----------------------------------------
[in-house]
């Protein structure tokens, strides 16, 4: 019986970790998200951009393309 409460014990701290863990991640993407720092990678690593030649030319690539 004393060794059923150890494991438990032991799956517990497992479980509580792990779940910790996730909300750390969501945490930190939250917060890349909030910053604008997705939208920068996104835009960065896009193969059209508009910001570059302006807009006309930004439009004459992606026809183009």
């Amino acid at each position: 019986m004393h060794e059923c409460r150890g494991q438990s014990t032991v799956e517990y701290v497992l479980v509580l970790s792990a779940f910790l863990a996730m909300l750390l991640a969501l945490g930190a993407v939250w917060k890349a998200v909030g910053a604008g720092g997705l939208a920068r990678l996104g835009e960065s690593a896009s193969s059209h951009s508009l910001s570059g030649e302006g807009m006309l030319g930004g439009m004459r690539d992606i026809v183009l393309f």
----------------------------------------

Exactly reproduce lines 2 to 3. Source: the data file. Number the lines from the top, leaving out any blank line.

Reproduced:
């Protein structure tokens, strides 16, 4: 019986970790998200951009393309 409460014990701290863990991640993407720092990678690593030649030319690539 004393060794059923150890494991438990032991799956517990497992479980509580792990779940910790996730909300750390969501945490930190939250917060890349909030910053604008997705939208920068996104835009960065896009193969059209508009910001570059302006807009006309930004439009004459992606026809183009």
């Amino acid at each position: 019986m004393h060794e059923c409460r150890g494991q438990s014990t032991v799956e517990y701290v497992l479980v509580l970790s792990a779940f910790l863990a996730m909300l750390l991640a969501l945490g930190a993407v939250w917060k890349a998200v909030g910053a604008g720092g997705l939208a920068r990678l996104g835009e960065s690593a896009s193969s059209h951009s508009l910001s570059g030649e302006g807009m006309l030319g930004g439009m004459r690539d992606i026809v183009l393309f």